Presence of vtDR thus implies the presence of rDR, and ME implies both rDR and vtDR. Using the consensus reference standard, previously reported rDR prevalence was 21.7% (95% CI: 19.1%–24.7%).1 Vision threatening DR prevalence was 10.6% (95% CI: 8.7%–12.9%), and ME prevalence was 9.50% (95% CI: 7.64%–11.65%). 
IDx-DR X2.1
IDx-DR X2.1 (‘the device') is an automated system for the detection of DR. It consists of two components, client software running at the point of care, which is not part of this study, and analysis software that is running on a server maintained and controlled by IDx, and which is evaluated in this study. In standard operation, the camera operator acquires four images, one optic disc and one macula centered for each eye, and submits them to IDx-DR. The analysis software provides four types of outputs: 
  •  
    Negative: implying no or only mild DR present
  •  
    rDR: implying rDR is present
  •  
    vtDR: implying vtDR is present
  •  
    Low exam quality: implying either protocol errors or low quality of the individual images
The device applies a set of CNN-based detectors to each of the images in the exam. These detectors are trained and optimized to detect normal anatomy, such as optic disc and fovea, as well as the lesions characteristic for DR, such as hemorrhages, exudates, and neovascularization. Though the CNNs are particular to each type of lesion and parameters vary slightly between them, they are inspired by Alexnet23 (for more limited training sets) and the Oxford Visual Geometry Group26 (for more extensive training sets) network architectures. They were trained on 10,000 to 1,250,000 unique samples, depending on the lesion to be detected, extracted from images from patients with DR, and manually annotated by one or more experts, as well as positive and negative confounders.27 The unique samples underwent a variety of augmentations to increase spatial, rotational, and scale variance.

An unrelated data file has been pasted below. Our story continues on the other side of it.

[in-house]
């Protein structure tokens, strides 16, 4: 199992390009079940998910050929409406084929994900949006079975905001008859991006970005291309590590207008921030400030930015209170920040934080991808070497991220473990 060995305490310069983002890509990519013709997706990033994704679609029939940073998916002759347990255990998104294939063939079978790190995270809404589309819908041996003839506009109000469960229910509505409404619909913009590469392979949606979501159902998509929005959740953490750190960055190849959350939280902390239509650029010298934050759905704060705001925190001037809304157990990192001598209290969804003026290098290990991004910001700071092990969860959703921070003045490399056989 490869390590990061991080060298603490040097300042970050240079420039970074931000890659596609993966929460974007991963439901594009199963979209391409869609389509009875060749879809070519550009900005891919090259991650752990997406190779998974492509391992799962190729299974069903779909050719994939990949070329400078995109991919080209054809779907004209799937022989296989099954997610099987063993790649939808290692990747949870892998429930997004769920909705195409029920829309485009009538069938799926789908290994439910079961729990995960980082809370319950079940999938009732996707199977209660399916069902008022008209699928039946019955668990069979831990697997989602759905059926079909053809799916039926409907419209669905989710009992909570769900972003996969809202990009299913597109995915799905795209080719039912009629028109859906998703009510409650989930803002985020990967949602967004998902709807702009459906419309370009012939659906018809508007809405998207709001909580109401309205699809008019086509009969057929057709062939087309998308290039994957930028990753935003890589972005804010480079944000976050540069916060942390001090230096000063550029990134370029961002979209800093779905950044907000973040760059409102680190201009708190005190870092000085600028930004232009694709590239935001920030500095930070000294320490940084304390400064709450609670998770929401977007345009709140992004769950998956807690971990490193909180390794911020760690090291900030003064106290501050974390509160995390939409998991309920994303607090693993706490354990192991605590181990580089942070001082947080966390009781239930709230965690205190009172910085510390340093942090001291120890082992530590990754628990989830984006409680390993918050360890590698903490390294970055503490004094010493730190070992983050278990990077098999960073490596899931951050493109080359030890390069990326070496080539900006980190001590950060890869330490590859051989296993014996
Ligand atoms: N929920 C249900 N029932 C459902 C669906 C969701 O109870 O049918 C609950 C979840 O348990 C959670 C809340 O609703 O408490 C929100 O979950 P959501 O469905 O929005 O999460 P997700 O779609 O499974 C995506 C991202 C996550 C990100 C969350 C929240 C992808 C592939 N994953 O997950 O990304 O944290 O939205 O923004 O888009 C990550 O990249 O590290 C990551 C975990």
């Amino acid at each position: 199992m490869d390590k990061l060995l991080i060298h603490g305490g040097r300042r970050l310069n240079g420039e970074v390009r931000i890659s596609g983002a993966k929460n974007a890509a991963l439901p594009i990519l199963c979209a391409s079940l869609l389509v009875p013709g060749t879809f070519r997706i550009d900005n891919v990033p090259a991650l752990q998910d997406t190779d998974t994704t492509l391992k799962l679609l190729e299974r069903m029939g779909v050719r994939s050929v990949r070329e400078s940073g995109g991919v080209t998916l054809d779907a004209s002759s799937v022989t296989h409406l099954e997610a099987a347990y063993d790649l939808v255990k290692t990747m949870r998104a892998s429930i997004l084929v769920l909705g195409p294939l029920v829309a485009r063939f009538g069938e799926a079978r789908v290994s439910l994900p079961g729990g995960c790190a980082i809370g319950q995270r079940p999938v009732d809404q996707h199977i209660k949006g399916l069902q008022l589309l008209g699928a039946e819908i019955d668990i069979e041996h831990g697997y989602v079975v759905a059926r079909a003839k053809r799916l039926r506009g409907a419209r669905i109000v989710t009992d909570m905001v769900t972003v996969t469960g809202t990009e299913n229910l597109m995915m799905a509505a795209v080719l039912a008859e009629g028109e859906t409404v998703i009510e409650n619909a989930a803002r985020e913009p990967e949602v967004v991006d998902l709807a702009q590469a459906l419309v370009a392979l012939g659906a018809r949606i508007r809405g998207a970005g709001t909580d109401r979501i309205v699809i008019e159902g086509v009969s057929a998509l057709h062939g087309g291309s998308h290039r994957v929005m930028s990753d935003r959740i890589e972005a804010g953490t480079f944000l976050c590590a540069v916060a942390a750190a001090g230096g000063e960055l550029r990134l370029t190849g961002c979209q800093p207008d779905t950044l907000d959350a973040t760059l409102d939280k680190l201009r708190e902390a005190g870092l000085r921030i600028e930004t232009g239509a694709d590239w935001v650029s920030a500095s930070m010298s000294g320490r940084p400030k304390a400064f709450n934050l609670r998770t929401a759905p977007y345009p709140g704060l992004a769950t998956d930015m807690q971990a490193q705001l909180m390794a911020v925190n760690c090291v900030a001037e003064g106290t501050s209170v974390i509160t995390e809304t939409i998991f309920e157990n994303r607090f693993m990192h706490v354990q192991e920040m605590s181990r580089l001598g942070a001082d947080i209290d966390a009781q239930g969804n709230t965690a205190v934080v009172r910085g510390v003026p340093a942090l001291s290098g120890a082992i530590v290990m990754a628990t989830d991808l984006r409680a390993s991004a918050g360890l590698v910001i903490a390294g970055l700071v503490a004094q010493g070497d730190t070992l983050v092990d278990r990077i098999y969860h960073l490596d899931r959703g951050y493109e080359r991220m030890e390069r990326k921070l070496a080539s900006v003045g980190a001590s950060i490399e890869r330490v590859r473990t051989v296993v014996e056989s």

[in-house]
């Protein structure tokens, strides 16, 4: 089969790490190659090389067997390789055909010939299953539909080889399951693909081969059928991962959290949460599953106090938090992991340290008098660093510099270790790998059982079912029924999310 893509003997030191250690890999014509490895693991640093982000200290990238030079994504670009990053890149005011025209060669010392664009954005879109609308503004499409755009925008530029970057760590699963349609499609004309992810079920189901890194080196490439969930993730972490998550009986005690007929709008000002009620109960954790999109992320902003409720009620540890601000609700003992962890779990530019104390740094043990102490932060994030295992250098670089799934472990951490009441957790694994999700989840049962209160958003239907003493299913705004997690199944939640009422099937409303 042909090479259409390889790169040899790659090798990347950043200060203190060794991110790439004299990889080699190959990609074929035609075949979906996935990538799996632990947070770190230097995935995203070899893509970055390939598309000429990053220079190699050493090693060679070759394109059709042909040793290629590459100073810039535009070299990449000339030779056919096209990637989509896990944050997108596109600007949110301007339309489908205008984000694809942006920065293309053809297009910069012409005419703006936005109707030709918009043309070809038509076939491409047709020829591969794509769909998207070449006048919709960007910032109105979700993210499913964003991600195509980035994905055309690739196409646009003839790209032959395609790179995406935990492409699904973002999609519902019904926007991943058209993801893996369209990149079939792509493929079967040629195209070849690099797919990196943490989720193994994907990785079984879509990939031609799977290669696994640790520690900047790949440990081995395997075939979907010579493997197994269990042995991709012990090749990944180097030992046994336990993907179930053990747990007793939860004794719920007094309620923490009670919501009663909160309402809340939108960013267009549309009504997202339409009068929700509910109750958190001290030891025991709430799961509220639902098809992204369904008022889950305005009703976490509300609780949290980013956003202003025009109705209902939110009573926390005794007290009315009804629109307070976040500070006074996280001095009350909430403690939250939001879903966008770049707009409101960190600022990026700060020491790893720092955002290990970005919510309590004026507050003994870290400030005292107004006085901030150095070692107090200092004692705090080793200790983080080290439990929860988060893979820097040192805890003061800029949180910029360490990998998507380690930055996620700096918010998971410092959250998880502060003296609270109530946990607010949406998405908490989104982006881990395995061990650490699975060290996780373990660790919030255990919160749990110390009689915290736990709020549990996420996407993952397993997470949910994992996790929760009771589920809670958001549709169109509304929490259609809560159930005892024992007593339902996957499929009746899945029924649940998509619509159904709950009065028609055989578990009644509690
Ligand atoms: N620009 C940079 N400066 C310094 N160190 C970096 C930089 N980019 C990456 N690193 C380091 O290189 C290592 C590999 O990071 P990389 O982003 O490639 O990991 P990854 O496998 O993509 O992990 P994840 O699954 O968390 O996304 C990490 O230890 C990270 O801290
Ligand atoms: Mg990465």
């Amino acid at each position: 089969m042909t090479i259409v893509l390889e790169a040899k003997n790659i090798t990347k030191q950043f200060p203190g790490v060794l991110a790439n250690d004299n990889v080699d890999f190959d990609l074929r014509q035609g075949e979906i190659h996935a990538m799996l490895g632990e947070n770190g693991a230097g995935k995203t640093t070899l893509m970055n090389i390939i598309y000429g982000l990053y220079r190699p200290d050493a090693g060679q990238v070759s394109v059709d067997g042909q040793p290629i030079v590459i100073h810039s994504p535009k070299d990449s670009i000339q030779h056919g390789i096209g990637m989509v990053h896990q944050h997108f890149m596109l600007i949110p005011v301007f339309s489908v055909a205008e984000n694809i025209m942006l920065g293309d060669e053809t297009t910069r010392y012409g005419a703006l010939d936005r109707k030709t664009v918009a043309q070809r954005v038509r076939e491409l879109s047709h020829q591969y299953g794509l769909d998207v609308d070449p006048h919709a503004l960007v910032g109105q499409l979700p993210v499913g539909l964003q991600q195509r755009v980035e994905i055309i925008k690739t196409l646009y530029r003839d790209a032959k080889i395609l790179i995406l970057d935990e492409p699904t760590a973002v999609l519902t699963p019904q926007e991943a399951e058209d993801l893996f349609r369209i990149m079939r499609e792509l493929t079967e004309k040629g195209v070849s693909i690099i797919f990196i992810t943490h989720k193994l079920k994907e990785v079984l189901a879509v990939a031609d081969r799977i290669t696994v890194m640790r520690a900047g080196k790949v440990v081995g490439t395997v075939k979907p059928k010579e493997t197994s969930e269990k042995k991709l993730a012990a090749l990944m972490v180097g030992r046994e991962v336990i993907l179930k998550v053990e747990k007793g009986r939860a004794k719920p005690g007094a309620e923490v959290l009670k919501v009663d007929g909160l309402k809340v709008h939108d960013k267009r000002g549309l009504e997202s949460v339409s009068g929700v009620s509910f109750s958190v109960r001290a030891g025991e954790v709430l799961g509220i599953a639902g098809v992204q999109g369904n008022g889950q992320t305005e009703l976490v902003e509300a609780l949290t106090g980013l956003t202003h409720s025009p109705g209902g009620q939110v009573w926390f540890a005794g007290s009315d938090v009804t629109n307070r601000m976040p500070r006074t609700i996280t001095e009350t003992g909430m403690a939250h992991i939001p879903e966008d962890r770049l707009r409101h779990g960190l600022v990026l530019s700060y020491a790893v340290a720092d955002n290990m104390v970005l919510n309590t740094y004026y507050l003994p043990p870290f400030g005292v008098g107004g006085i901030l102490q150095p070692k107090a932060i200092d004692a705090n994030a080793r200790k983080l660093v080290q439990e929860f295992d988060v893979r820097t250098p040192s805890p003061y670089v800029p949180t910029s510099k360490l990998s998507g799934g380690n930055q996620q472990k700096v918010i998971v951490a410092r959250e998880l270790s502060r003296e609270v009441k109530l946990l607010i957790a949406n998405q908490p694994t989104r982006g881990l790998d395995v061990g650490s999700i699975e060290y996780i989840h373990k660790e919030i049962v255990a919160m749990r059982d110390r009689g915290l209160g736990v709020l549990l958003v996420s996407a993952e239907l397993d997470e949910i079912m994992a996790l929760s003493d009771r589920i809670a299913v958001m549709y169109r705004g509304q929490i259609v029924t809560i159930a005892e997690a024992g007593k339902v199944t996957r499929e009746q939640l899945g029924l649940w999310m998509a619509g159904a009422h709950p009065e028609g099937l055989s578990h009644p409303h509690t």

In the case of anatomy detectors, the CNN detector output represents its location in the image at a particular location, while in the case of lesion detectors, the CNN output represents the likelihood that a particular detection is an actual abnormality. Feature vectors formed from these likelihoods are fed into two fusion algorithms. The result of the first, the rDR index, represents the likelihood that a patient has rDR. The result of the second, the vtDR index, represents the likelihood that a patient has vtDR. The exam quality data is used to determine if the exam quality was sufficient for the system to make a diagnostic decision. These fusion classifiers were implemented as random forests, and trained on 25,000 complete exams of four images per subject annotated for their ICDR level by multiple experts. Obviously, none of the experts annotating the training images were involved in setting the previously reported reference standard for Messidor-2. Once available, the vtDR index is thresholded first. If the index is above or equal to the threshold, a positive output for vtDR is returned. If the vtDR index is below this threshold, the rDR index is thresholded. If the rDR index is above or equal to this latter threshold a positive output for rDR is returned. If it is below the latter threshold an output of “negative” is returned. 
Messidor-2 images cannot be used for commercial purposes, and were not used for training or testing the device. The images for training the detectors and classifiers were obtained from the EyeCheck project and the University of Iowa. 
Modifications to IDx-DR to Create the IDx-DR X2.1 Device